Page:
• Problems accessing employment – Of course, there is no sober employer who will openly declare he or she would not employ a disabled person. But if you look at the low rate of employment for disabled people across Europe and in Malta, you then start wondering. Not only are workplaces often inaccessible to some of us but some employers are even reluctant to make them accessible or even consider a disabled applicant who uses assistive equipment but is equally qualified to a non-disabled one. May be this same employer is more comfortable giving away thousands for charity during Christmas time instead?

  • Segregated sanitary facilities: Claustrophobic toilets – Well, I leave that to your imagination. Just note that an accessible toilet has been used by some irresponsible people as a store, or as a repository – sometimes even being locked. Let me not talk about the one time I was going to burst while waiting for the key to come!

  • Segregated Housing: Residential Institutions – Perhaps the worst kind of segregation is when you are forced to live apart from other people solely on the basis of your impairment. As explained in an earlier post, such settings can do much to kill any motivation you might have, let alone to aspire for freedom or equality.

All this reveals that there are many similarities between the apartheid system and the state of disablement. Our struggle may be only different, and perhaps more difficult, because we are often the only ones in our family with an impairment which increases the risk of internalising our oppression and believing, as many of us do in our early years, that we should accept unequal treatment. Incidentally, there was also a notable disabled activist who joined during the struggle against apartheid: Vic Finkelstein. His work reflects the parallels between his struggle against apartheid and his later involvement in disability activism.

To conclude this rather long post, I wish to quote part of Mandela’s concluding paragraph to his book:

“I was not born to be free. I was born free.”

However, as illustrated through Mandela’s account, freedom can be denied. When that happens, it’s not enough to be satisfied with the status quo but we must work towards the dismantling of the barriers that prevent us from achieving equality which involves a degree of responsibility. At the end of the day, any struggle for equality, is a fight to regain our very basic right to be acknowledged as part of humanity.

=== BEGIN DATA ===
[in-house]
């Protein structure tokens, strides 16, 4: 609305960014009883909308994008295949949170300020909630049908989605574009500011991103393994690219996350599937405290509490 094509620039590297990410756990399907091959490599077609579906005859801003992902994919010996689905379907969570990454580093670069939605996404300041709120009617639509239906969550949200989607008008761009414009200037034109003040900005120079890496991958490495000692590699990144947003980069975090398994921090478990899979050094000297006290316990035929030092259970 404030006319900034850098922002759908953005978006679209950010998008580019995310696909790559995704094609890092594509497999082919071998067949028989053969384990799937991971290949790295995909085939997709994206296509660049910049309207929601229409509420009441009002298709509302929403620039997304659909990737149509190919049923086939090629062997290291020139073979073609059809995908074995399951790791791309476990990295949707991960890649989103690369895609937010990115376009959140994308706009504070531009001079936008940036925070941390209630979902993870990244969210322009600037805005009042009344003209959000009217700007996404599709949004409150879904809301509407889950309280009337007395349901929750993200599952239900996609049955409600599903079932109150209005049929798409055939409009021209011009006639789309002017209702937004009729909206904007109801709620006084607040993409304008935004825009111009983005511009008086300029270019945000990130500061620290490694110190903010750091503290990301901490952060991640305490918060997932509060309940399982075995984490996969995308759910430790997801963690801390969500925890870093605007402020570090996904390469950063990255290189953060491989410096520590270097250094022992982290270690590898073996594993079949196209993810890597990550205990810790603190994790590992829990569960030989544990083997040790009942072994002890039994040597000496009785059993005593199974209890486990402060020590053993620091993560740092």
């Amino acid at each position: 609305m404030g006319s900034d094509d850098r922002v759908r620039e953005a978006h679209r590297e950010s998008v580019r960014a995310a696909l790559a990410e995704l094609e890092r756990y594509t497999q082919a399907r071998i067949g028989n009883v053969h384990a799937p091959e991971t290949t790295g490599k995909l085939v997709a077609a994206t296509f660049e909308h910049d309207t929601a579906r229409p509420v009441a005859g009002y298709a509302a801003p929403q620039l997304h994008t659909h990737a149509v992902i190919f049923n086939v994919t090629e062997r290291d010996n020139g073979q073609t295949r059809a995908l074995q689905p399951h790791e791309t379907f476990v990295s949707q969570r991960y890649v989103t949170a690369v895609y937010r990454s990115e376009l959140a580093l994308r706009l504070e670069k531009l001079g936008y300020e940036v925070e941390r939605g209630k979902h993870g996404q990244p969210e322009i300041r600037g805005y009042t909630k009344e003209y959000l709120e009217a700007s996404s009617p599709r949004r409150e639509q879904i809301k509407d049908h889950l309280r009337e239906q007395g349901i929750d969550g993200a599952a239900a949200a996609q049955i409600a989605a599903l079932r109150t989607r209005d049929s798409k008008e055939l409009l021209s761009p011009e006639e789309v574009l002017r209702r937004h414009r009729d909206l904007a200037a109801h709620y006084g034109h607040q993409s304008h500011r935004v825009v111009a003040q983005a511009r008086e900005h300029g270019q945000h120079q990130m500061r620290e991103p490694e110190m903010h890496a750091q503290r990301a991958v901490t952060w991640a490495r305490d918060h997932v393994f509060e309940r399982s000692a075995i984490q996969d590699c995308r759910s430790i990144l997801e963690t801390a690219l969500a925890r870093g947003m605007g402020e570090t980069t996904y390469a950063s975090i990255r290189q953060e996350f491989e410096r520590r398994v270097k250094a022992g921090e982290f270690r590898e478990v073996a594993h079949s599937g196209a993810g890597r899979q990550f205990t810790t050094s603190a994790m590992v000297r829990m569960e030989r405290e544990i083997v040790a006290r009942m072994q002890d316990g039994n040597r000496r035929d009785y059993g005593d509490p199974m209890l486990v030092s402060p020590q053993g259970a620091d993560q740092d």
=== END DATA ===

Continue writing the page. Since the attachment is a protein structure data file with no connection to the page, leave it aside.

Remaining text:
Wednesday, April 01, 2009

April, the Cruelest Month

Cruellest it's perhaps not a good idea to start off a new month with such a gloomy title. However, April brings with it many things I can do without, such as the heat, and insects. Let's not start about insects. Of course, April 1st is synonymous with another tradition I have come to fear - April fool's day... Perhaps it's like Friday the 13th for me as I'm always at the lookout for some practical joker.

However, I don't think that I'm being melodramatic if I believe that there is something quite spooky about April fool's Day. Waking up in the morning with the feeling that today something rotten will happen. That they will trap me. That they will say something which I don't believe because it's April 1st and then, it ends up being true! How's that for a joke... a joke that wasn't even a joke to begin with...

No, credibility goes out of the window on this day. That is why I am somewhat reluctant to announce any news or updates on this day. It's a day which lacks credibility and which forces people to think about each thing they happen to hear. And ask the question... is this really true?

On the other hand, it may be a good idea for us to take on board the April Fool Mindset (AFM) because it puts on guard against being misled by inaccurate or partial reporting and one-line titles to reports. There have been many of these over the past months but I won't elaborate on those. Yes, it's the credibility issue again.

As I was saying, it may be prudent during these times, when realities are being contested and when everything is relative, to be more alert to what you read and consume. This is all part of the AFM set of principles. As a disabled person, I am bombarded with titles and labels that drive me crazy. A heading which you should avoid reading when I'm in your vicinity is the following:


Ok. I'm pushing it but I have read more disturbing headlines and news items in the past. So, I won't be surprised to read at least half of those adjectives in a heading. And why I wrote 'it'... because we're often considered 'asexual'. And that, I'm afraid, is not an April fool.

Well, I guess I've done enough complaining about April and, yes, April fools. So I'll end here without further ado. And apologies to T S Eliot for not analysing the meaning of the post title taken from his famous poem, “The Wasteland”.

Please note: if you circulate this post to 100 of your friends you'll receive 99 complaints and 1 insult. You've been warned!